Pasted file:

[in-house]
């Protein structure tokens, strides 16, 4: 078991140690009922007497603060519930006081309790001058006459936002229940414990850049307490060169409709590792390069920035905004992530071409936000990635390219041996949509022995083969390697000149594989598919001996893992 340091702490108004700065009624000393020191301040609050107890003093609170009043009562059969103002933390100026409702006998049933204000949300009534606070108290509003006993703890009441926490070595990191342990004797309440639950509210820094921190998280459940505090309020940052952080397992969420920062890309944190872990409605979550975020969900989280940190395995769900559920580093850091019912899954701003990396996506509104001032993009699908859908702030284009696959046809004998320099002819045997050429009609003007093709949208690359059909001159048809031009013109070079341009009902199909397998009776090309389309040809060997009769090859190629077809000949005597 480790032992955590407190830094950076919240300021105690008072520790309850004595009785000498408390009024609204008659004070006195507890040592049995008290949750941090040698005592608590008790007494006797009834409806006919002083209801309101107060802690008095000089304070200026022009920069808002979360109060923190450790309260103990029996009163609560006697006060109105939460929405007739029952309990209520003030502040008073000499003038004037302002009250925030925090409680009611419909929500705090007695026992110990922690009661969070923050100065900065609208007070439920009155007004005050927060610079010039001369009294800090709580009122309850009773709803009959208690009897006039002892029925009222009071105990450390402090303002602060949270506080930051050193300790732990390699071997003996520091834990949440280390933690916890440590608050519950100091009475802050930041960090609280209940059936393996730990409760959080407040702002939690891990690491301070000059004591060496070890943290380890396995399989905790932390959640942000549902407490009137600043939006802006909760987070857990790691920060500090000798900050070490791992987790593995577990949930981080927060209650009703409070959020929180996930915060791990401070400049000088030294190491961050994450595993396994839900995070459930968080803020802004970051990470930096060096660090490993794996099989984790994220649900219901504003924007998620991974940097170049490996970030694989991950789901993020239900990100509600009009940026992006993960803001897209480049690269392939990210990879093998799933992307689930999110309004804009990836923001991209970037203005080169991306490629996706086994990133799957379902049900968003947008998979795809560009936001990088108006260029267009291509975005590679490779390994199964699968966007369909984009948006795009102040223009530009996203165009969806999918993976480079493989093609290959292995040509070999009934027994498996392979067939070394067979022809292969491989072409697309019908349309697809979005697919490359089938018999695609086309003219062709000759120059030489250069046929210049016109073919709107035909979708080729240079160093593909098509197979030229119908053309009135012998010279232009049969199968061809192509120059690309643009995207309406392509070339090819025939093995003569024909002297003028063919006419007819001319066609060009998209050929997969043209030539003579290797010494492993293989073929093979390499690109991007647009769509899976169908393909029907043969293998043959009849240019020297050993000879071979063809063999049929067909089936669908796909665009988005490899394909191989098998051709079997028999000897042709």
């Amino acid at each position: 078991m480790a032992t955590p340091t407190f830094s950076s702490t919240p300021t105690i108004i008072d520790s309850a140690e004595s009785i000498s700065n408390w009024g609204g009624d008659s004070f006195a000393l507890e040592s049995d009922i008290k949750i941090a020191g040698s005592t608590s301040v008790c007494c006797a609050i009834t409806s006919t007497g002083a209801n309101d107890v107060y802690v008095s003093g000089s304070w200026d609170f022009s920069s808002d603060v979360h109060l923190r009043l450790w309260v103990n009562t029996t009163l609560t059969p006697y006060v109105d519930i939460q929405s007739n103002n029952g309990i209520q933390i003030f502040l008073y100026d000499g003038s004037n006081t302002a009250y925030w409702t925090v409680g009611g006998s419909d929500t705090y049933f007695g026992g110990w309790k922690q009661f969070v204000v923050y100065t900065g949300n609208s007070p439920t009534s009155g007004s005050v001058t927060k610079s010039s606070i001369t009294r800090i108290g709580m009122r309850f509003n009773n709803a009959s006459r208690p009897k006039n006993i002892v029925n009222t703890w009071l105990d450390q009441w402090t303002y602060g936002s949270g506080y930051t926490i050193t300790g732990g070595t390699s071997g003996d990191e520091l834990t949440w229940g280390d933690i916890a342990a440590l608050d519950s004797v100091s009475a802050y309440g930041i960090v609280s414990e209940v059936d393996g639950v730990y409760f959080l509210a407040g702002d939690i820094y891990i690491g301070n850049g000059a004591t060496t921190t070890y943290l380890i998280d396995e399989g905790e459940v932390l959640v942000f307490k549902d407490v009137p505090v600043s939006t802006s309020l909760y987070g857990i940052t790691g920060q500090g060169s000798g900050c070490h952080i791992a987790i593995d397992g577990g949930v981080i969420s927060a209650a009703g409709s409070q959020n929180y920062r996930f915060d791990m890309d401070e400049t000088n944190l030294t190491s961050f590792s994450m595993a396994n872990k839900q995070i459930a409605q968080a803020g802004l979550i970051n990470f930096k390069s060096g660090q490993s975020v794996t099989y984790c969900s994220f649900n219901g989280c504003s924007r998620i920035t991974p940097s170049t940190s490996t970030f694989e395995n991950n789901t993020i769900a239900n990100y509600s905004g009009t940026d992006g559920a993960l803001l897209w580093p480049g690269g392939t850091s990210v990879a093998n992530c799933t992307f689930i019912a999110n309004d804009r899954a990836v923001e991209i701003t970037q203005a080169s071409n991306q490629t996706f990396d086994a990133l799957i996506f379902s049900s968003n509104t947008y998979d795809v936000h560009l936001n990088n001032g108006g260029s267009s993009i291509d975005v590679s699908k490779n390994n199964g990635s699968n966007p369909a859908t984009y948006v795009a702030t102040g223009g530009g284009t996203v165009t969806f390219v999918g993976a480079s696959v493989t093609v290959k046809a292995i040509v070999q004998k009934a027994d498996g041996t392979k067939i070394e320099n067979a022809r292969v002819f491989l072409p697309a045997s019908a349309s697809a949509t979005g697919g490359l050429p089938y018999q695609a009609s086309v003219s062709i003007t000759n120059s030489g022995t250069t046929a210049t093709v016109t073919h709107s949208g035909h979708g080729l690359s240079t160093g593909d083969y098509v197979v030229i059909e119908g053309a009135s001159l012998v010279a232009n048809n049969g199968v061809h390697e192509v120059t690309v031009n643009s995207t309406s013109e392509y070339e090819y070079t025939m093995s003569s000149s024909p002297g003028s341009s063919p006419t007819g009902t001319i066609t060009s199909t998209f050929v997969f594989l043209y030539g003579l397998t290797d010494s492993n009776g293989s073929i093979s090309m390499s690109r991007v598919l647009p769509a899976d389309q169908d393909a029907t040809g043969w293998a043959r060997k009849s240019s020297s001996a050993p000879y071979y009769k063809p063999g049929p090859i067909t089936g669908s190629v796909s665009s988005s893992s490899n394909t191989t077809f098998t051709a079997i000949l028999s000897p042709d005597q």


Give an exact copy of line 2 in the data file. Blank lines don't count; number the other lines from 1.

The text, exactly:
């Protein structure tokens, strides 16, 4: 078991140690009922007497603060519930006081309790001058006459936002229940414990850049307490060169409709590792390069920035905004992530071409936000990635390219041996949509022995083969390697000149594989598919001996893992 340091702490108004700065009624000393020191301040609050107890003093609170009043009562059969103002933390100026409702006998049933204000949300009534606070108290509003006993703890009441926490070595990191342990004797309440639950509210820094921190998280459940505090309020940052952080397992969420920062890309944190872990409605979550975020969900989280940190395995769900559920580093850091019912899954701003990396996506509104001032993009699908859908702030284009696959046809004998320099002819045997050429009609003007093709949208690359059909001159048809031009013109070079341009009902199909397998009776090309389309040809060997009769090859190629077809000949005597 480790032992955590407190830094950076919240300021105690008072520790309850004595009785000498408390009024609204008659004070006195507890040592049995008290949750941090040698005592608590008790007494006797009834409806006919002083209801309101107060802690008095000089304070200026022009920069808002979360109060923190450790309260103990029996009163609560006697006060109105939460929405007739029952309990209520003030502040008073000499003038004037302002009250925030925090409680009611419909929500705090007695026992110990922690009661969070923050100065900065609208007070439920009155007004005050927060610079010039001369009294800090709580009122309850009773709803009959208690009897006039002892029925009222009071105990450390402090303002602060949270506080930051050193300790732990390699071997003996520091834990949440280390933690916890440590608050519950100091009475802050930041960090609280209940059936393996730990409760959080407040702002939690891990690491301070000059004591060496070890943290380890396995399989905790932390959640942000549902407490009137600043939006802006909760987070857990790691920060500090000798900050070490791992987790593995577990949930981080927060209650009703409070959020929180996930915060791990401070400049000088030294190491961050994450595993396994839900995070459930968080803020802004970051990470930096060096660090490993794996099989984790994220649900219901504003924007998620991974940097170049490996970030694989991950789901993020239900990100509600009009940026992006993960803001897209480049690269392939990210990879093998799933992307689930999110309004804009990836923001991209970037203005080169991306490629996706086994990133799957379902049900968003947008998979795809560009936001990088108006260029267009291509975005590679490779390994199964699968966007369909984009948006795009102040223009530009996203165009969806999918993976480079493989093609290959292995040509070999009934027994498996392979067939070394067979022809292969491989072409697309019908349309697809979005697919490359089938018999695609086309003219062709000759120059030489250069046929210049016109073919709107035909979708080729240079160093593909098509197979030229119908053309009135012998010279232009049969199968061809192509120059690309643009995207309406392509070339090819025939093995003569024909002297003028063919006419007819001319066609060009998209050929997969043209030539003579290797010494492993293989073929093979390499690109991007647009769509899976169908393909029907043969293998043959009849240019020297050993000879071979063809063999049929067909089936669908796909665009988005490899394909191989098998051709079997028999000897042709």